#TBT: Freddy Fender was international star with deep South Texas roots

Allison Ehrlich
Corpus Christi Caller Times

When Baldemar Huerta would tell the story of his childhood, it started in San Benito, where he was born in 1937 to parents who worked as migrant laborers. They'd travel throughout the south to pick cotton, tomatoes and beets. He recalled relaxing after long days in beer joints, listening to blues musicians.

He never was good at picking the wooly stuff, he would tell people. But he did learn to pick a guitar.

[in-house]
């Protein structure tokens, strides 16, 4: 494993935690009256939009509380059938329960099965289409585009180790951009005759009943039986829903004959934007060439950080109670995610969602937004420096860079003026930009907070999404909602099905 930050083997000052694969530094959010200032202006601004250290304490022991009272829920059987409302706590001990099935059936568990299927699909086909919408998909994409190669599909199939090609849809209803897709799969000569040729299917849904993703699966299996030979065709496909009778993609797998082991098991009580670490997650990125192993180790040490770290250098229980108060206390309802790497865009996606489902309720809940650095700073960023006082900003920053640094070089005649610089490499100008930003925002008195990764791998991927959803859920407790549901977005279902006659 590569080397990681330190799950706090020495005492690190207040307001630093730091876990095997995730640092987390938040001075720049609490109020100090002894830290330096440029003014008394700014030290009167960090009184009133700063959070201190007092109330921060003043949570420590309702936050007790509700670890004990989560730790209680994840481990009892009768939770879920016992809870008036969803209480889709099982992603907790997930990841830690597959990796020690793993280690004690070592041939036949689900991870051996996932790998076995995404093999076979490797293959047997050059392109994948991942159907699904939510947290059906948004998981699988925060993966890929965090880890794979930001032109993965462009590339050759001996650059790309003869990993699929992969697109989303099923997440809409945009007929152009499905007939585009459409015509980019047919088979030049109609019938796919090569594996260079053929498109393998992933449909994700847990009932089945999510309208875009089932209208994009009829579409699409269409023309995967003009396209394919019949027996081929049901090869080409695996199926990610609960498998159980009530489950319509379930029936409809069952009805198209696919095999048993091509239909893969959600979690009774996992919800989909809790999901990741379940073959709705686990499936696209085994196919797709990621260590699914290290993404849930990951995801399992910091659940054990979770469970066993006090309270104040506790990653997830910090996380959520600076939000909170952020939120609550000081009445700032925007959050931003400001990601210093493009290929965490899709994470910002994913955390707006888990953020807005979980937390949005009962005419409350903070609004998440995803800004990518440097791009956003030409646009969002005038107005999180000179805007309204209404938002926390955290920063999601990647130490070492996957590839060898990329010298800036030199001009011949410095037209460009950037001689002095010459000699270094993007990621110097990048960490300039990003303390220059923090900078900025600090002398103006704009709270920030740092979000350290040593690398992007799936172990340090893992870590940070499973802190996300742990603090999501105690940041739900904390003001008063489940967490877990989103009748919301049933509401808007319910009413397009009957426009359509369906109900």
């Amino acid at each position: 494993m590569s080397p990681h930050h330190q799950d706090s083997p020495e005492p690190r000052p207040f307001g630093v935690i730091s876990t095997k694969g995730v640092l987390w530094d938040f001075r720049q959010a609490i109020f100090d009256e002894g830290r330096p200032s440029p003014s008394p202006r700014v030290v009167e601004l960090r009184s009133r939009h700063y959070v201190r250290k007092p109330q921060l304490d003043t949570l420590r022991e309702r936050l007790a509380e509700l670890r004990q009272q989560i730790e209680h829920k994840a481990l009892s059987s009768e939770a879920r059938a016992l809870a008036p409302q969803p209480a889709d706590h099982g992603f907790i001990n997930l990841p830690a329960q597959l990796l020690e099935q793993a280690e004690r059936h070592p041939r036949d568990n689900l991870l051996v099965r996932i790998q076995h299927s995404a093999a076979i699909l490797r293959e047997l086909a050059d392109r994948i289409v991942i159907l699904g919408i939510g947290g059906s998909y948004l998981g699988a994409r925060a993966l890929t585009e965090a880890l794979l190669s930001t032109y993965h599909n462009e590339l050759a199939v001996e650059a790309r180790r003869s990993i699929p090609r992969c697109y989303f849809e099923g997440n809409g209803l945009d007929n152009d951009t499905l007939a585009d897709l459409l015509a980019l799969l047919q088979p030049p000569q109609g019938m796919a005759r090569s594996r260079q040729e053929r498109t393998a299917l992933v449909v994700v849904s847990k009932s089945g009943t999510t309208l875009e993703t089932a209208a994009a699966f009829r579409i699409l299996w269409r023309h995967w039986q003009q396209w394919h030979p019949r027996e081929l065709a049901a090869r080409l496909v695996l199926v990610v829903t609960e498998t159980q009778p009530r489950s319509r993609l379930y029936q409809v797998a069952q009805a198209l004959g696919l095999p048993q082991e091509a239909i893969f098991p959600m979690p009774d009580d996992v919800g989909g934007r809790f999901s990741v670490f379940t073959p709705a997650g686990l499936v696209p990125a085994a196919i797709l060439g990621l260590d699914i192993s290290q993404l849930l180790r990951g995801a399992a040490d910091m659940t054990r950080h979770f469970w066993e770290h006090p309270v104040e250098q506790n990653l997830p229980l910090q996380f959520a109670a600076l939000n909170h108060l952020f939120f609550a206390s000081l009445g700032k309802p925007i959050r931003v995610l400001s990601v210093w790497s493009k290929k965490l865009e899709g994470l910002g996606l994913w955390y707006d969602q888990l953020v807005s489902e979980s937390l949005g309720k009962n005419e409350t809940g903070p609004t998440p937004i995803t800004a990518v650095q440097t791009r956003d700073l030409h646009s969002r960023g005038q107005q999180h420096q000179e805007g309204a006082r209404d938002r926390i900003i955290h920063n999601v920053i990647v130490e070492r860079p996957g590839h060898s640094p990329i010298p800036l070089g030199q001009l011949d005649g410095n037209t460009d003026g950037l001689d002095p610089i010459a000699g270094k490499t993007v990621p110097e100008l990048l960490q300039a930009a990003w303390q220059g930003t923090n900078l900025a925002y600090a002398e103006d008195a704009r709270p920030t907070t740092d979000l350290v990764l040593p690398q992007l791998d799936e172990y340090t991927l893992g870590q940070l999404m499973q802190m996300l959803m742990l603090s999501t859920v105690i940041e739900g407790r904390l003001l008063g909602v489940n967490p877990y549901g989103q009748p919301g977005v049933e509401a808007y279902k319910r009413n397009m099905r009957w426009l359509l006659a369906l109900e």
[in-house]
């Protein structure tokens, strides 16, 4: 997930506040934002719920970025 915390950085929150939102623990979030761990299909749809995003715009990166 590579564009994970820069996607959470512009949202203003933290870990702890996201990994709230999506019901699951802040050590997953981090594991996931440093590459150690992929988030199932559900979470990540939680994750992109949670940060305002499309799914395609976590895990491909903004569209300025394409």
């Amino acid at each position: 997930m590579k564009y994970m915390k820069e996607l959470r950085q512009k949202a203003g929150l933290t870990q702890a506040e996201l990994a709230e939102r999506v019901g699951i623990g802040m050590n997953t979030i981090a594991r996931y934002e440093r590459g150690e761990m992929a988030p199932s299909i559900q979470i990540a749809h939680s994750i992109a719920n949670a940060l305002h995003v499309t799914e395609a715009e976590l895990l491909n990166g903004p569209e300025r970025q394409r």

Musician Freddy Fender in 1999 (top left) and 1979 (right). An advertisement (bottom left) from the Sept. 21, 1979 Corpus Christi Caller announced Fender's performance at the Yellow Rose Convention Center.

Huerta turned his skill and voice into a decades-spanning and multi-genre musical career, but most people know him under his stage name, Freddy Fender.

Fender's music career began in the 1950s as a teen, and after a three-year stint in the U.S. Marine Corps, in 1957 his Spanish-language versions of Elvis' "Don't Be Cruel" and Harry Belafonte's "Jamaica Farewell" became hits in Mexico and Latin America. He performed under several names -- El Bebop Kid, Eddie Medina, and Scotty Wayne -- before settling on Freddy Fender, named for his favorite guitar brand. On the back of his album he included that he changed his name to help his "music sell better with the gringos."